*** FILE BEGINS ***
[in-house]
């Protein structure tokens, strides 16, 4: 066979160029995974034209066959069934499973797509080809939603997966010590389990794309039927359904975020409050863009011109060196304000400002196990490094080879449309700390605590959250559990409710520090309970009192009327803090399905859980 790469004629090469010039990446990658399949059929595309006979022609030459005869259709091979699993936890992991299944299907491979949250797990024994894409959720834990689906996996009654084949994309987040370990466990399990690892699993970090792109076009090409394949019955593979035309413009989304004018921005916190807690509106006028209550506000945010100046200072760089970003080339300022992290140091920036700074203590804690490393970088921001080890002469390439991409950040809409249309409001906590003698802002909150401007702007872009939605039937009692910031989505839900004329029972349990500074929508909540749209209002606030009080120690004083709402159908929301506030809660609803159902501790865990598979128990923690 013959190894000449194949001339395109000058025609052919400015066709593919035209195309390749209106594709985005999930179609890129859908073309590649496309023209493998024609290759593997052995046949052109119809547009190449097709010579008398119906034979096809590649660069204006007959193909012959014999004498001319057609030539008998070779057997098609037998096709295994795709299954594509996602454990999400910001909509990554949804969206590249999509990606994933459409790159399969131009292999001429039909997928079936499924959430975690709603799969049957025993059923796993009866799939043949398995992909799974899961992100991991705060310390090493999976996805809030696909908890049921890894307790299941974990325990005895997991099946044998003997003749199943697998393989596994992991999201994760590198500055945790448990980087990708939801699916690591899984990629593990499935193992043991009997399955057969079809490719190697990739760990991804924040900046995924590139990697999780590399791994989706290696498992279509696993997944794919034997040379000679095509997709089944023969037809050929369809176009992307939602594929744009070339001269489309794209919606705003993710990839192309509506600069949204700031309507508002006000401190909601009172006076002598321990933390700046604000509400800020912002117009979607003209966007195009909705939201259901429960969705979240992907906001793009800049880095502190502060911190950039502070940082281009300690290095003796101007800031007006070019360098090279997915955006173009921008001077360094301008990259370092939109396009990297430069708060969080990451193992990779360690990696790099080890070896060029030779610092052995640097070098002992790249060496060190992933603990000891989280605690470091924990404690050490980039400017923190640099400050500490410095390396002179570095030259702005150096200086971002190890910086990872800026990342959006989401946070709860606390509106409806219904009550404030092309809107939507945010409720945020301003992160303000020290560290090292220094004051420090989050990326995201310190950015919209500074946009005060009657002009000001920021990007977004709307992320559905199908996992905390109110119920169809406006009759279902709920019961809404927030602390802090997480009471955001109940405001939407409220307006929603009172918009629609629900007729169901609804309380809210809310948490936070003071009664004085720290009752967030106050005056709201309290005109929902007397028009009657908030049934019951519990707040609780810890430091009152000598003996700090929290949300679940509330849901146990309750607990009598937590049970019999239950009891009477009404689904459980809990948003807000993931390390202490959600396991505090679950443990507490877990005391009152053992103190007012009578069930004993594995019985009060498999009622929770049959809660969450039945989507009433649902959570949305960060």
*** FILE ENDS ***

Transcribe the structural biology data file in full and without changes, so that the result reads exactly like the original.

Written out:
[in-house]
């Protein structure tokens, strides 16, 4: 066979160029995974034209066959069934499973797509080809939603997966010590389990794309039927359904975020409050863009011109060196304000400002196990490094080879449309700390605590959250559990409710520090309970009192009327803090399905859980 790469004629090469010039990446990658399949059929595309006979022609030459005869259709091979699993936890992991299944299907491979949250797990024994894409959720834990689906996996009654084949994309987040370990466990399990690892699993970090792109076009090409394949019955593979035309413009989304004018921005916190807690509106006028209550506000945010100046200072760089970003080339300022992290140091920036700074203590804690490393970088921001080890002469390439991409950040809409249309409001906590003698802002909150401007702007872009939605039937009692910031989505839900004329029972349990500074929508909540749209209002606030009080120690004083709402159908929301506030809660609803159902501790865990598979128990923690 013959190894000449194949001339395109000058025609052919400015066709593919035209195309390749209106594709985005999930179609890129859908073309590649496309023209493998024609290759593997052995046949052109119809547009190449097709010579008398119906034979096809590649660069204006007959193909012959014999004498001319057609030539008998070779057997098609037998096709295994795709299954594509996602454990999400910001909509990554949804969206590249999509990606994933459409790159399969131009292999001429039909997928079936499924959430975690709603799969049957025993059923796993009866799939043949398995992909799974899961992100991991705060310390090493999976996805809030696909908890049921890894307790299941974990325990005895997991099946044998003997003749199943697998393989596994992991999201994760590198500055945790448990980087990708939801699916690591899984990629593990499935193992043991009997399955057969079809490719190697990739760990991804924040900046995924590139990697999780590399791994989706290696498992279509696993997944794919034997040379000679095509997709089944023969037809050929369809176009992307939602594929744009070339001269489309794209919606705003993710990839192309509506600069949204700031309507508002006000401190909601009172006076002598321990933390700046604000509400800020912002117009979607003209966007195009909705939201259901429960969705979240992907906001793009800049880095502190502060911190950039502070940082281009300690290095003796101007800031007006070019360098090279997915955006173009921008001077360094301008990259370092939109396009990297430069708060969080990451193992990779360690990696790099080890070896060029030779610092052995640097070098002992790249060496060190992933603990000891989280605690470091924990404690050490980039400017923190640099400050500490410095390396002179570095030259702005150096200086971002190890910086990872800026990342959006989401946070709860606390509106409806219904009550404030092309809107939507945010409720945020301003992160303000020290560290090292220094004051420090989050990326995201310190950015919209500074946009005060009657002009000001920021990007977004709307992320559905199908996992905390109110119920169809406006009759279902709920019961809404927030602390802090997480009471955001109940405001939407409220307006929603009172918009629609629900007729169901609804309380809210809310948490936070003071009664004085720290009752967030106050005056709201309290005109929902007397028009009657908030049934019951519990707040609780810890430091009152000598003996700090929290949300679940509330849901146990309750607990009598937590049970019999239950009891009477009404689904459980809990948003807000993931390390202490959600396991505090679950443990507490877990005391009152053992103190007012009578069930004993594995019985009060498999009622929770049959809660969450039945989507009433649902959570949305960060």